Couples Cash Report: Just How Many Couples Fight About Money? And How Can You Prevent It?

The new couples cash report also revealed one third of people in a relationship (30%) don’t feel at all comfortable talking to their partner about money.

What’s your money personality?

Take quiz
Couples fighting about money

Money in relationships can often cause conflict but just how many of us are arguing about it? We surveyed 1,255 people based in the US who are in long-term, committed relationships to see how their bank account is affecting their relationship.

The pressure to spend

Those in relationships had an average of $19,865 in savings, while those who were not only had $14,377 stashed. We discovered 1 in 3 men (36%) agreed that they felt pressured to spend more by their partner, while only 1 in 4 women (26%) agreed to feeling pressured. Those who disagreed were nearly evenly split between men (54%) and women (45%). However, financial inequality in relationships is common and could be a reason why partners are feeling the pressure.

As expected, it was those who earned the highest annual household income that felt pressured to spend more, with those earning over $95,000 a year agreeing (34%). One trend that was spotted was that the older the person was, the less likely they were to feel pressured to spend more as naturally spending becomes tighter.

Having the money talk

The new couples cash report also revealed one third of people in a relationship (30%) don’t feel at all comfortable talking to their partner about money, and 1 in 7 (14%) agreeing that they would rather talk about their sex life than money with their partner. However, we know talking about money in an early relationship can be tricky, but it’s vital to have important money conversations before marriage so you know what you’re both signing up for.

Another age pattern spotted was that the older the respondent, the more comfortable they are talking about their finances with their partner, with 1 in 2 (52%) baby boomers disagreeing and 1 in 3 (35%) of millennials agreeing. This is backed up by expected salaries of those younger with less work experience as those on lower wages agreed they felt most uncomfortable.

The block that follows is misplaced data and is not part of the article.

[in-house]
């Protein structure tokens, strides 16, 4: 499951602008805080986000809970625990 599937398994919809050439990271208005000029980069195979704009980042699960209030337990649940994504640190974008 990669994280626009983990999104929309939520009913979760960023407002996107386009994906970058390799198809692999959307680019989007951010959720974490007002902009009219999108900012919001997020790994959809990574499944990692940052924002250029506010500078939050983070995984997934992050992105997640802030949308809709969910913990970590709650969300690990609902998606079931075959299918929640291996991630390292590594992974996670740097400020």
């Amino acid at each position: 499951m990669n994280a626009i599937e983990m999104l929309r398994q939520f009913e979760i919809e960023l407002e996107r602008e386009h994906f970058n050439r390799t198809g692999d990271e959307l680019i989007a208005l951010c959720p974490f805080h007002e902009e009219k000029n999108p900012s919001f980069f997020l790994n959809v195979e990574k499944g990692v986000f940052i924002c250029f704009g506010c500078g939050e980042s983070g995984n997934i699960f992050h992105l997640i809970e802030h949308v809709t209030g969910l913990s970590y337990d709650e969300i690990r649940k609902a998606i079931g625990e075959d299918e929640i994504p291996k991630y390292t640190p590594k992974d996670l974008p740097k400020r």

Almost everyone fights

Two in three people (71%) revealed they have argued with a partner about money, with one in three (31%) admitting they’d had an argument with their partner about money in the last month – and for one in six (16%) that was as recent as the last week. People in the 34-54 age group are most likely to admit to arguing with their partner about money – which is likely to coincide with financial pressures around family life and home ownership for most.

Additionally, those earning the least were agreed the most to arguing about money and more frequently than couples on higher salaries, with those on lower earnings arguing the most per week and per month. One in four (26%) earning $25,000 or less argued about money in the last week and the same number for those earning between $25,000 to $35,000 argued within the last month.

There are trust issues, too.

These arguments may well be leading to secret-keeping. One in five (21%) admit they hide things they’ve spent money on from their partner – rising to 1 in 3 (28%) of 45-54s. That ties in with the same number (20%) suspecting their partner is being dishonest with them about their finances. More than one in eight (13%) has debt they’re keeping secret from their loved one.